Roskilde Festival donates thousands to help stop Ebola

Roskilde Festival has donated 500,000 kroner to the fight against Ebola in Sierra Leone, Guinea and Liberia.

The money has gone to the charity Doctors Without Borders, which is working in six of the regions worst hit by the disease where it has treated 5,200 patients so far.

According to a press release, the charity was an “obvious choice” for the festival to support.

Promoting West African music
The popular music festival is also encouraging fans to download a song from West African artists entitled 'Africa Stop Ebola'.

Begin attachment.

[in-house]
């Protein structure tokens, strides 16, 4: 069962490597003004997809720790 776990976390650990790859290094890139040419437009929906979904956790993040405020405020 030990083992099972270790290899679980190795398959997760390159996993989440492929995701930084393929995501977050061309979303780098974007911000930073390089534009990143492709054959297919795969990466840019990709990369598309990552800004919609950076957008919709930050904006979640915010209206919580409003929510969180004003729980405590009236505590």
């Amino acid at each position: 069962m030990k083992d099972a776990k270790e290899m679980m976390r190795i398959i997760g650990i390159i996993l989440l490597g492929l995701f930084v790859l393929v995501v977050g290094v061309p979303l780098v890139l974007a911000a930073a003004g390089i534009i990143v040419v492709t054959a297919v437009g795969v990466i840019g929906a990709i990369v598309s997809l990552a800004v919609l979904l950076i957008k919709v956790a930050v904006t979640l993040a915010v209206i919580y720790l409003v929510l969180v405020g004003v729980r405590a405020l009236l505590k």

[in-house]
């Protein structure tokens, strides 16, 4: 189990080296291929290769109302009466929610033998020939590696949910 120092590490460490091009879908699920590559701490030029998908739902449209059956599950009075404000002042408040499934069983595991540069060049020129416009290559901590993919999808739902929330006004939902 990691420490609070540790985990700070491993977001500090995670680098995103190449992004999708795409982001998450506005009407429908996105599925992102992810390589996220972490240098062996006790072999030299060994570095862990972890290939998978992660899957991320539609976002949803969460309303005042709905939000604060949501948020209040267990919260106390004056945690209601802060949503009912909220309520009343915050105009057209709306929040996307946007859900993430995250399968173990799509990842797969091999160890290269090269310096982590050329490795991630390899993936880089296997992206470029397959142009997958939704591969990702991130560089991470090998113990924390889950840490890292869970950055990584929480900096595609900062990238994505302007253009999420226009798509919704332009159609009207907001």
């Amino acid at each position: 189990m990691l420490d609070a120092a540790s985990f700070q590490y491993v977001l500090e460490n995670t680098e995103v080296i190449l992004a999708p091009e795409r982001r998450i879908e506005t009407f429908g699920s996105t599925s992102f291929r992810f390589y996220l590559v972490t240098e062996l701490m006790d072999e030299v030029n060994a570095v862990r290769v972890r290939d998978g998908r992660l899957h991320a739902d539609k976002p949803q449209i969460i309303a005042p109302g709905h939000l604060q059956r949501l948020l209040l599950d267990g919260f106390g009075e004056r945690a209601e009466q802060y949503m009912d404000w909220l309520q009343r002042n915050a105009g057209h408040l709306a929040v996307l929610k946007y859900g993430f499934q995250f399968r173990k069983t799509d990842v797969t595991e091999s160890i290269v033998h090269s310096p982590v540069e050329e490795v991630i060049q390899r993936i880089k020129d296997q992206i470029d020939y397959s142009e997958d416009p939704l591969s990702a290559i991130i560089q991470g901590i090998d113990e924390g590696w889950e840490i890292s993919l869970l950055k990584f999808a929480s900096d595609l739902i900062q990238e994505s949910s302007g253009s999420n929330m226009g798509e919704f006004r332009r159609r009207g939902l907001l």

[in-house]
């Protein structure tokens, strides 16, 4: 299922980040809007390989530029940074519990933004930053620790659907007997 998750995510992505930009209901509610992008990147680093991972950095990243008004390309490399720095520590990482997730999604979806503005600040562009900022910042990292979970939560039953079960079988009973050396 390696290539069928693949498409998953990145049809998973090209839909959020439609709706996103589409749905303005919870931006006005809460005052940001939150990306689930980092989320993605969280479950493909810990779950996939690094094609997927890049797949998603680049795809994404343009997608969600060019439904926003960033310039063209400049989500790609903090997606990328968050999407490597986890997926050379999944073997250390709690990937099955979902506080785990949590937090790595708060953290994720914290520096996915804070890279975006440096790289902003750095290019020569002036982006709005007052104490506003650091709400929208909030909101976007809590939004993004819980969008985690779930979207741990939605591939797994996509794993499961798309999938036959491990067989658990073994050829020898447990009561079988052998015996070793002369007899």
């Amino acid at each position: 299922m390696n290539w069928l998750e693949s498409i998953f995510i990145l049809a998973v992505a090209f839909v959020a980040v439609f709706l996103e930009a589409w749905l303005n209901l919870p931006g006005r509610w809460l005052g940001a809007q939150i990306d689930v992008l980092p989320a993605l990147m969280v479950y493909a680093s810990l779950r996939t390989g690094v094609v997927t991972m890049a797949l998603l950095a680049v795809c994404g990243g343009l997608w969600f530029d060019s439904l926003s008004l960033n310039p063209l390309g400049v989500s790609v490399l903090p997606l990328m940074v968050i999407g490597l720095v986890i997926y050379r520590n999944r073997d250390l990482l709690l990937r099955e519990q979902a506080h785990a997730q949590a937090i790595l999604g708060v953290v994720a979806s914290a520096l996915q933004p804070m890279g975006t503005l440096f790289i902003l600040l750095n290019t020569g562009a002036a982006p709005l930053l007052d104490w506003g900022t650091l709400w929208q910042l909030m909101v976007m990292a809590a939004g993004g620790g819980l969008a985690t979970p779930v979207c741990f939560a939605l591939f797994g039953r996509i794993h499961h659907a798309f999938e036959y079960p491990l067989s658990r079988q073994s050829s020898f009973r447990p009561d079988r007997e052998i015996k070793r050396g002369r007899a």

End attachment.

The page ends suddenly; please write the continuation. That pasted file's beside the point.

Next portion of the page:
The song is sung in French and other indigenous languages spoken widely in West Africa, and features well-known artists such as Amadou and Mariam, Tiken Jah Fakoly and Salif Keita.

It can be downloaded from the Roskilde Festival websites, with all profits going to Doctors Without Borders.

This comes as the Band Aid single to help raise funds to fight Ebola reached number one last month, but has come under mounting criticism for its portrayal of Africa – today, a British Ebola survivor told the BBC he found the song “cringey”.

A recurring theme
Roskilde Festival is well known for its support of charitable causes, as the festival is 100 percent not for profit.

Over the past 40 years, the festival has generated over 30 million euros for charities including Amnesty International, Save the Children and the World Wildlife Fund, as well as many smaller Danish charities.